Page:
An aging population will challenge the U.S. economy: PBS

A new televised report on the PBS NewsHour explores the economic implications of a U.S. population growing older, faster

The impacts of an aging population that is growing older at a faster rate will likely have serious economic implications on the United States, according to experts and reporting from the Public Broadcasting Service (PBS) NewsHour program.

“As the share of older Americans continues to rise, the need for benefits and assistance from Medicare and Social Security will grow,” the report explained. “And, at the same time, an aging workforce could cause worker shortages in the years to come.”

At least when it comes to the potential impacts on the workforce, the U.S. could have an advantage to positively impact that attribute according to Wendy Edelberg, director of the Hamilton Project at the Brookings Institution and a former chief economist for the Congressional Budget Office.

“I mean, it is absolutely true that we are on track for slower labor force growth, about half the pace of growth than in previous decades, recent decades,” she said on the program. “But we are also a country that is greatly valued by immigrants. There are immigrants from all over the world who desperately want to come to the United States. So we have a very simple way of boosting our population growth, if that becomes a priority for us.”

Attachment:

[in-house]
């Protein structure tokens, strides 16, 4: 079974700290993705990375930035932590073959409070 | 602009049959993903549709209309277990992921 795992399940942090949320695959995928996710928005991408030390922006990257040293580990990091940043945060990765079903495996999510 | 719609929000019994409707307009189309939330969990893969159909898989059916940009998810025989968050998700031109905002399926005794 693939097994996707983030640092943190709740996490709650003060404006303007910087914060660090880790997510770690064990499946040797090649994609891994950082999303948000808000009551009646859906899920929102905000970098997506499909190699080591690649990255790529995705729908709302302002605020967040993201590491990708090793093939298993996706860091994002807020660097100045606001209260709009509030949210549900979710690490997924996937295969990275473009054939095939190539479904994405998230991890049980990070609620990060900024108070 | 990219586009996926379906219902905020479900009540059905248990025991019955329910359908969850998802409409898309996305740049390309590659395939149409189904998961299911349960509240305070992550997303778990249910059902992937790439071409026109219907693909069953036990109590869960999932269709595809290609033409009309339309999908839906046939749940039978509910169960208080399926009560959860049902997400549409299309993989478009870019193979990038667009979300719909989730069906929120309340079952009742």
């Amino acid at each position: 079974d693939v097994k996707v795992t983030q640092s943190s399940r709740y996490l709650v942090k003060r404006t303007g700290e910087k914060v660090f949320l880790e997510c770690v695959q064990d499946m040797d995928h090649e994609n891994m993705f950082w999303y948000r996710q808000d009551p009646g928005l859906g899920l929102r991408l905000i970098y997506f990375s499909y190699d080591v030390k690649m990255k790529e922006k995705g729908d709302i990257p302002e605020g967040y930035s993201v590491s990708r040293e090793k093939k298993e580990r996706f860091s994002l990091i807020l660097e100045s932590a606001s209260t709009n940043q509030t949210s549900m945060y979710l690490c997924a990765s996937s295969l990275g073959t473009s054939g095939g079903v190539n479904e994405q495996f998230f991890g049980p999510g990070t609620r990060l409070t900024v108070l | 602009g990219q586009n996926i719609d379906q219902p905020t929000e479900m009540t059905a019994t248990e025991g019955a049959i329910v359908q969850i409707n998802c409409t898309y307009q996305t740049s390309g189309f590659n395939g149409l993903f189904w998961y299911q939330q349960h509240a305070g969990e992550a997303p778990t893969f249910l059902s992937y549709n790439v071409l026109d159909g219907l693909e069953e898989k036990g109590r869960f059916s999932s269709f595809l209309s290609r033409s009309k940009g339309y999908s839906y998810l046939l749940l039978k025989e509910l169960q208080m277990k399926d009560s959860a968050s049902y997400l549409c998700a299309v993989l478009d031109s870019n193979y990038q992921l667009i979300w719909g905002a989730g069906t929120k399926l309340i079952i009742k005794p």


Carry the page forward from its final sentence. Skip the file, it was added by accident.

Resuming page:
A lot of the advancing age in the U.S. comes from the baby boomer generation according to Philip Bump, a national columnist for the Washington Post and author of “The Aftermath: The Last Days of the Baby Boom and the Future of Power in America.”

“[T]his is also a continuation of the pattern that we saw originating with the Baby Boom, back in the 1940s,” Bump said. “So, you have this big cluster of people all in the same age group that are reaching age milestones together. And when you think about the year in which there were the most births was 1957, you add 65 to that, the retirement age, and you get 2022.”

The trend is also placing additional strain on entitlement programs including Social Security and Medicare, Edelman said.

“[T]he challenge here is that, largely because of our aging population, but also because of increases in health care costs, we have very significant increases in benefits on the horizon,” she said. “But we haven’t planned for those with increases in taxes.”

Absent action at the national level, some states are taking action based on these population trends. In Washington state, a law is set to go into effect next week that will begin collecting a long-term care payroll tax to help fund a long-term care program.

Leave a Reply

Your email address will not be published. Required fields are marked *

Most Popular Articles

3d rendering of a row of luxury townhouses along a street

Log In

Forgot Password?

Don't have an account? Please